10. Don’t give up. Promoting your book is not a task that you can do in a day, a week or even a month. Often, the fruits of your efforts won’t be immediately evident. It takes time and persistence to get your book noticed. Be prepared for some rejection, but remember to celebrate every achievement.

Source: iuniverse

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This is The Reason Book Marketing is Exhausting You and How to Fix That

Many writers are exhausted by book marketing — even those who haven’t released their book yet. Sometimes, simply the thought of where to begin can be enough to stop a writer from ever starting at all. What to do?

There are really three situations we find ourselves stuck in:

  • Analysis Paralysis: there are SO many options, you don’t know where to begin, so…you don’t. You research and talk to people and learn things, and go to webinars and chats and write about what you might do so that counts, right? But you haven’t taken any action or made any decisions. Yet. But you will. At some point. Soon. Key cause: you want to make the most right decision.
  • Procrastination: you’re thinking about starting to market your book, but you’re afraid of making the wrong choice, and if you do, then you’ve blasted your budget all to hell, and then, shit. You’re done. Life is over. So, it’s easier to do nothing and keep thinking about it. Key cause: fear is your greatest motivator.
  • Overwhelm: you know you should be marketing, so you do a little bit of this, and a lot of that, and oh, what about this? And, dang it, that looks good! And before you know it, you’ve forgotten what you have and haven’t done and nothing is really working, and you haven’t sold a damn thing, so meh, this book marketing thing sucks. Why am I even bothering? Key cause: lack of planning.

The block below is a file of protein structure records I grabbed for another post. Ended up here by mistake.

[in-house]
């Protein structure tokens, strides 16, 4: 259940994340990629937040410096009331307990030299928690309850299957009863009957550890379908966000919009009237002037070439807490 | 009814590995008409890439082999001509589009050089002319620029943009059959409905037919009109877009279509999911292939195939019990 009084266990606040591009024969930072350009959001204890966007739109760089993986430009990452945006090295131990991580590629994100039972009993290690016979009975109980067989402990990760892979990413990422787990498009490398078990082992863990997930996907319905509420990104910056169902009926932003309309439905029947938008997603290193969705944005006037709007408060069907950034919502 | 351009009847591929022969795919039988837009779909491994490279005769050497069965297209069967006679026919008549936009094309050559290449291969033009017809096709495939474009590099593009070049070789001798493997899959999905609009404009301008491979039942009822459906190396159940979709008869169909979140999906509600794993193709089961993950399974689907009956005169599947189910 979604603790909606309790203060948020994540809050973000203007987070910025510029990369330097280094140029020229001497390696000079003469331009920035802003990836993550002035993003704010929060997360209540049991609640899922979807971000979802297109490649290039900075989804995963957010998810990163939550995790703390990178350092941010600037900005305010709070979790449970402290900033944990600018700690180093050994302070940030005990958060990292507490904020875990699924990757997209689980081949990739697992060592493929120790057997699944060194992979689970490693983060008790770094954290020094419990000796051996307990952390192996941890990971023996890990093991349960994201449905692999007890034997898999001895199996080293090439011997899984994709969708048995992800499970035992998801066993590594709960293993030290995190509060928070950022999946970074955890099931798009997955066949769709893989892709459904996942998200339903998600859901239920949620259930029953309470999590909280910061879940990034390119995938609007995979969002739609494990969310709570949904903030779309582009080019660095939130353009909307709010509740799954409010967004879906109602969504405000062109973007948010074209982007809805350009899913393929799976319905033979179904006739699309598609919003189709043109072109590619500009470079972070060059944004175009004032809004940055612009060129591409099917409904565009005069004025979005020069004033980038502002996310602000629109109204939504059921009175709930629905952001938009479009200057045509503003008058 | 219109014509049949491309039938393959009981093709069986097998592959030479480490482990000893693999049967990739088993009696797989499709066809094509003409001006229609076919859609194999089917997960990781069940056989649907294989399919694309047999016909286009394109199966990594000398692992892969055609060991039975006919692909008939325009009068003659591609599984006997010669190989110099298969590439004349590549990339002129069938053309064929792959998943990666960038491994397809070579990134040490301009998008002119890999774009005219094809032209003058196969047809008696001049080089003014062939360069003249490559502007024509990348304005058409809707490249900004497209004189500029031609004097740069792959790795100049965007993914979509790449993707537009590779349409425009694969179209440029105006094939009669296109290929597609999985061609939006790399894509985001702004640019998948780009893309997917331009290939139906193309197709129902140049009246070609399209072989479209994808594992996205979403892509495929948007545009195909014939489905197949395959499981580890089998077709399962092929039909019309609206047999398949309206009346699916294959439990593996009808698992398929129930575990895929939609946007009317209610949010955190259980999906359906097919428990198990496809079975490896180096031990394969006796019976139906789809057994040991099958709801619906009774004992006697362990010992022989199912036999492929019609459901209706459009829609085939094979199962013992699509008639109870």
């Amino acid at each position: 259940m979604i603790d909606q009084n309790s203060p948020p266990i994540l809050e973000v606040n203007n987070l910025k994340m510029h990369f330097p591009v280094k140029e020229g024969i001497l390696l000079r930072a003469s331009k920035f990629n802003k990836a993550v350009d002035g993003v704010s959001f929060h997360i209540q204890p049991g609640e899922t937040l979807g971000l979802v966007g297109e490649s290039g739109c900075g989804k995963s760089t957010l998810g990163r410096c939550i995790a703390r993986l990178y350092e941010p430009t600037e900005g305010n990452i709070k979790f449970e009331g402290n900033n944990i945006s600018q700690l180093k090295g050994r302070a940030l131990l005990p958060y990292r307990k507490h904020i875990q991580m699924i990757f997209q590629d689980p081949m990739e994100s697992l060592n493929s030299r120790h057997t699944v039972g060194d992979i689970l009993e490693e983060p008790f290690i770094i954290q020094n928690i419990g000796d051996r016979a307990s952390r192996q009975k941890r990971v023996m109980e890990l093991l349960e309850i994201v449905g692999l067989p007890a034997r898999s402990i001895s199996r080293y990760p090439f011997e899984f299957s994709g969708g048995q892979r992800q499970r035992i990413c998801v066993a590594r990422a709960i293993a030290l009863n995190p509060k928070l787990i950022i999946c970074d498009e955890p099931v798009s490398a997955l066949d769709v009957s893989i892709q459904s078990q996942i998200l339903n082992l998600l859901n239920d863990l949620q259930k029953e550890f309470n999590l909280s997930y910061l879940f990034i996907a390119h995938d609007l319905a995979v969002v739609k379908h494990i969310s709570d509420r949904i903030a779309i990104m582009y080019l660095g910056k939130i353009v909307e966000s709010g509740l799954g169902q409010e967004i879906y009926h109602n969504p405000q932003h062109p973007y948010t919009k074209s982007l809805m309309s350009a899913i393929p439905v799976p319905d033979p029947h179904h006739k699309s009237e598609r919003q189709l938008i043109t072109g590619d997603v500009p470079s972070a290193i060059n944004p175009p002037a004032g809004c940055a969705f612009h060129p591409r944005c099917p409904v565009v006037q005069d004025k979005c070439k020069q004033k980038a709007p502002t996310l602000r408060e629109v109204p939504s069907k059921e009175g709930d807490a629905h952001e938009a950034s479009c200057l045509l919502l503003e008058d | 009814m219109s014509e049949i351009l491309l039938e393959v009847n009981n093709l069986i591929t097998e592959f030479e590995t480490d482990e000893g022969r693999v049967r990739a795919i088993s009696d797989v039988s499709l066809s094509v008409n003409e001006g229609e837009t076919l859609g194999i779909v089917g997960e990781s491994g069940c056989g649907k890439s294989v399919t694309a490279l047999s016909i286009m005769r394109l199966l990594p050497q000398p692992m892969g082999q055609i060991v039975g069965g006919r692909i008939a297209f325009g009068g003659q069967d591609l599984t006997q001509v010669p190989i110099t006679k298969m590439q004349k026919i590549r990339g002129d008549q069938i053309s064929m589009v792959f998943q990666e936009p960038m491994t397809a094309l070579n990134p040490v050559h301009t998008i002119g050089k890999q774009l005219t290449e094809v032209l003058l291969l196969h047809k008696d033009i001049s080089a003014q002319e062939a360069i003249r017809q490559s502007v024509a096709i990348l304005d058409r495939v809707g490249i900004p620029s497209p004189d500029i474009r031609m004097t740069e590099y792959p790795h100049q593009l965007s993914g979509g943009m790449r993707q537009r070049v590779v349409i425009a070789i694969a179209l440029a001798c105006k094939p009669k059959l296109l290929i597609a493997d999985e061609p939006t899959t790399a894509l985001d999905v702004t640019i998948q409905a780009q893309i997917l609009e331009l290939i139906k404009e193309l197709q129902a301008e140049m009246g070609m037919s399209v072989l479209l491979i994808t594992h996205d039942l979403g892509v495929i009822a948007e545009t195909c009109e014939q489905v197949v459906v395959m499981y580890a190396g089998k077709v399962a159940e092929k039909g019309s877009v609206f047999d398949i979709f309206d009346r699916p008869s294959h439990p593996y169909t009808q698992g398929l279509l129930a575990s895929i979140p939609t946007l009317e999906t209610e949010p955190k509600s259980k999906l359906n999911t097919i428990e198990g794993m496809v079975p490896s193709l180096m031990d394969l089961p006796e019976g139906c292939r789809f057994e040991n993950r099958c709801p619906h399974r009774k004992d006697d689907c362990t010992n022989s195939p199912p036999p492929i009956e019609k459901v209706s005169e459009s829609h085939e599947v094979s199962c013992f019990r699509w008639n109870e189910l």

Does any of this sound familiar? It’s all pretty exhausting. I get it. Today I’m going to show you that it doesn’t have to be.

Let’s deconstruct.

Analysis Paralysis

Nobody wants to be ‘wrong,’ especially when it comes to marketing our books (babies). There are so many options, and it’s honestly quite difficult to know what’s ‘best,’ with all the shiny calls to ‘do this and sell 10 million copies for the low, low price of $49.99!’ and such. As an author since 2010, I get it. I’ve fallen for those easy-button sales pitches myself.

I’m not here to tell you what works and what doesn’t (see my BadRedhead Media 30-Day Book Marketing Challenge or past posts for that). This section discusses ways to pull you out of the feedback loop of constantly analyzing and achieving no results.

Analysis is important. Don’t jump into book marketing blindly. Research the best options for your book, your brand, and your genre. Create a marketing plan. Set a budget. Have realistic goals. Then, make a decision and move forward. How? Some tips:

  • Give yourself a hard deadline. Writers have a love/hate relationship with deadlines. I personally love them. If I know something is due on a specific date, I get it done. Treat your marketing plan (or whatever is it) as you would a college paper or business project deadline. Drop-dead date, no exceptions. You can even make your editor or close friend an accountability buddy.